Mind you, I've never paid for a 'zzzzz experience', but the academician in me now wonders which of the three mentioned above involves the most self-deception during and/or self-loathing after.

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    2. I think I should clarify. I was cynically reacting to the idea that someone would turn a profit while providing an ‘experience’ to a visiting faculty that was far less than genuine. I do not intend to compare the general concept of visiting faculty to the other business as if to denigrate it.

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  2. As one of those temporary faculty, I do indeed notice the patches of brown, and I do take note that I am not living there. But on the other hand, it would be nice if my teaching and presence were treated with a nod. Temp faculty could contribute a lot, if given a chance. Starry eyed that I was, I thought I could contribute new ideas and insight but faced instead a system of education quite different. The best advice I got was that " your standards are not their standards, and just don't worry."

    But a teacher wants to reach and teach. Being largely ignored and struggling to figure out how things work was tough. Not knowing much of the local language was a big problem. No doubt this is what many an international student goes through at my home institution. Sure, I traveled a lot but to see this country and learn something of its history. Please don't tarnish all of us temporary visiting faculty on fellowships. Some of us are really doing this seriously, not as a way to travel!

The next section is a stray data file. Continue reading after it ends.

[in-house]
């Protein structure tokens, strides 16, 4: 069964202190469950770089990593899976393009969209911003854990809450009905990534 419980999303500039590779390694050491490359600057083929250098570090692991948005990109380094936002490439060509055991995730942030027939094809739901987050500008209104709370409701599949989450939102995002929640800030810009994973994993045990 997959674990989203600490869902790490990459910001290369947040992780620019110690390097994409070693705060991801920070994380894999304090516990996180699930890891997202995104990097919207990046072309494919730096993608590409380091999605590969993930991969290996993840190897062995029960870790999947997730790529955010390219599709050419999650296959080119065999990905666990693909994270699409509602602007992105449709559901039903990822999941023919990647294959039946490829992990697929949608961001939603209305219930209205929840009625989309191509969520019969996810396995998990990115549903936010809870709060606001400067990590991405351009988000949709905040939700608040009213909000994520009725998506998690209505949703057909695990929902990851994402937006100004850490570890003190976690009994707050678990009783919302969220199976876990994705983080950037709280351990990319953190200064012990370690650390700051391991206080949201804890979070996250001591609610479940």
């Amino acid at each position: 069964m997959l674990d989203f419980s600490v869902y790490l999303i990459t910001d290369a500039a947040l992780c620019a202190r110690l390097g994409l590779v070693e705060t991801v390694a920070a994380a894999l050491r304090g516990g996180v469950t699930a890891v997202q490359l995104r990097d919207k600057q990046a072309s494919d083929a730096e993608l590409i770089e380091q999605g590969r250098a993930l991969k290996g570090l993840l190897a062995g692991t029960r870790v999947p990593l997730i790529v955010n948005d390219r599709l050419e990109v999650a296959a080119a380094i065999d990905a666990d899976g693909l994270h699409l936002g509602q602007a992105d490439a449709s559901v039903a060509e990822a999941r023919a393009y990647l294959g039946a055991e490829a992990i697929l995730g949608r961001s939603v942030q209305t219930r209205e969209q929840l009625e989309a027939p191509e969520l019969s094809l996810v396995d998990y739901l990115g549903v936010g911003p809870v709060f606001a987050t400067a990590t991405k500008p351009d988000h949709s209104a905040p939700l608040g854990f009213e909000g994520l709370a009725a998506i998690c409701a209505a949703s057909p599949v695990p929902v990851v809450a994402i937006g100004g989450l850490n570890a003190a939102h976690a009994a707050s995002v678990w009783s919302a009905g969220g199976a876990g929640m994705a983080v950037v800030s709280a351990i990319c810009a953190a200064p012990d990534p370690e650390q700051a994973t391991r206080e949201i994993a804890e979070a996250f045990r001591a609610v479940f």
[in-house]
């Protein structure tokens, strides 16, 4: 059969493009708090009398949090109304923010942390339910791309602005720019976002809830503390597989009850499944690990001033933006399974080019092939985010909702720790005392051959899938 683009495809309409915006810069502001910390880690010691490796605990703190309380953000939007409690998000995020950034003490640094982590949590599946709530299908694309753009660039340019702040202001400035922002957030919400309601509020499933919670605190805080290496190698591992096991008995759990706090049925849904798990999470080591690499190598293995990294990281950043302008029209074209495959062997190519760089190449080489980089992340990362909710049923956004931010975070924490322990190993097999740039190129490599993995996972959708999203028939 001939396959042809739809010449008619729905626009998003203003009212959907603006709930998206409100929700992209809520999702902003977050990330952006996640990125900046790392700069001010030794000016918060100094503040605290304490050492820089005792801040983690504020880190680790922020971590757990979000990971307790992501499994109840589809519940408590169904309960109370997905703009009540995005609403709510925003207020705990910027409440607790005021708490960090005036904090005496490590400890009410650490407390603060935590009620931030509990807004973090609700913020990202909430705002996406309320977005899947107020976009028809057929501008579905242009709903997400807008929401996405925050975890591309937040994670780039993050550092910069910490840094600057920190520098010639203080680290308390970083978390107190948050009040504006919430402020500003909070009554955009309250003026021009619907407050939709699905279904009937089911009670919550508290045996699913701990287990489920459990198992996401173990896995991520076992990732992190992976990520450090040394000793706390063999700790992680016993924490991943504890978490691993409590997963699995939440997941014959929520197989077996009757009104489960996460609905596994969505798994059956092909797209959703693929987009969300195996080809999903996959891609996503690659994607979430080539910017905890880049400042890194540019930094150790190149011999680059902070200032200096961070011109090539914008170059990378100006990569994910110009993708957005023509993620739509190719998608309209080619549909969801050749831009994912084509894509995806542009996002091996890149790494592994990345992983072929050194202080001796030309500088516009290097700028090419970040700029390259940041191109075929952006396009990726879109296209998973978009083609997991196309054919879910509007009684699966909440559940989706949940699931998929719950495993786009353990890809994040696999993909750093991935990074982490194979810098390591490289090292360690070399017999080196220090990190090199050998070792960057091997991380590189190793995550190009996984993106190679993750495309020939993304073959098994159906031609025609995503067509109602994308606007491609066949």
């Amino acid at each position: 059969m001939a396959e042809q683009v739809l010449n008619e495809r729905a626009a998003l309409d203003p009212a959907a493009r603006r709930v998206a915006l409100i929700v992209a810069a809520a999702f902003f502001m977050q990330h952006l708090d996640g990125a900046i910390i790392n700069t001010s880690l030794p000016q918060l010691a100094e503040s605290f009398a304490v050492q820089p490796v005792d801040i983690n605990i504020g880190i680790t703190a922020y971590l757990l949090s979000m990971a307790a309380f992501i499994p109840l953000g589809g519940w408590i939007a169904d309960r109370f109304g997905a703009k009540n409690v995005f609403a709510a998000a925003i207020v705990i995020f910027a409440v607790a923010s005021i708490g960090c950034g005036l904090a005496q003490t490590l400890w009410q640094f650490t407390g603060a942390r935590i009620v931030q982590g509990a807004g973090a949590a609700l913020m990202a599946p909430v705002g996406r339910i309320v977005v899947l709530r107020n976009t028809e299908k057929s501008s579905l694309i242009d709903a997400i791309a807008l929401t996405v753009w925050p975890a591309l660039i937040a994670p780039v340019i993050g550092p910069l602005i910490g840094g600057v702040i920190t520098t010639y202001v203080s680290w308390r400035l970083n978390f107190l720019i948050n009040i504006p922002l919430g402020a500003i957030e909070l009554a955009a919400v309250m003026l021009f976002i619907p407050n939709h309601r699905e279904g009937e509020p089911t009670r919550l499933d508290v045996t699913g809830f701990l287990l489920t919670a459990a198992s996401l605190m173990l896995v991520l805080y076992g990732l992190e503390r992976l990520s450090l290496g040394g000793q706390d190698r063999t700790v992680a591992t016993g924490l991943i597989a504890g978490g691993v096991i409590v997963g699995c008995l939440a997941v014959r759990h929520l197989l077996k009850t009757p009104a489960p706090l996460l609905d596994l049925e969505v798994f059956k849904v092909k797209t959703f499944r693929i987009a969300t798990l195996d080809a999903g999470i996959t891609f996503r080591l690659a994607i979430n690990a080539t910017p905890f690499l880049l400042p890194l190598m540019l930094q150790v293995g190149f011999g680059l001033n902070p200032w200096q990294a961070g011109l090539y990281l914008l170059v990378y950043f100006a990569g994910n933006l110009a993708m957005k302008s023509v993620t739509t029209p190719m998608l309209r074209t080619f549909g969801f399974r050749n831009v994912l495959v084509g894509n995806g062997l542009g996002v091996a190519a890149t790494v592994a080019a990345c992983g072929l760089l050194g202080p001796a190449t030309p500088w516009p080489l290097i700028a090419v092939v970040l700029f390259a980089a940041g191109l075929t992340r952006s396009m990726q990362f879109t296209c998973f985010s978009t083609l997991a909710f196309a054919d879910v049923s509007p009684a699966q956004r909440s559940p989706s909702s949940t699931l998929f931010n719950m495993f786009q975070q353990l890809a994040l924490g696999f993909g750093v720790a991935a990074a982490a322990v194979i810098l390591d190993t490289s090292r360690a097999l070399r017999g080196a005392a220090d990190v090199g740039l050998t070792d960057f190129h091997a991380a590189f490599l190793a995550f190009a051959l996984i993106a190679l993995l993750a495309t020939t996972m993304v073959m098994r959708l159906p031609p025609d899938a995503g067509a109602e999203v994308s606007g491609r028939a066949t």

So, I would ask people to introduce your visiting faculty to people at the university and in the community, talk to them, give them tours. In short, make them feel like they belong, and you know, they might actually contribute in a positive way.

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    1. Thank you, Trish, for your perspective and ideas about how we can interact both with and as visiting faculty. I think they go toward what having visiting faculty is trying to accomplish. I hope to take a sabbatical in a couple of years, and if/when I do, I’ll keep your suggestions in mind. (Nobody visits where I currently work.)

      It’s interesting how people don’t necessarily tour near where they live. (Nobody goes there anymore; it’s too crowded… with tourists.) While visiting, I could perhap connect with some ‘native’ faculty, and they might enjoy using me as an excuse to tour where they haven’t been in a while. Hopefully it would expand to include stuff that non-locals would not have been aware of. We’d both win.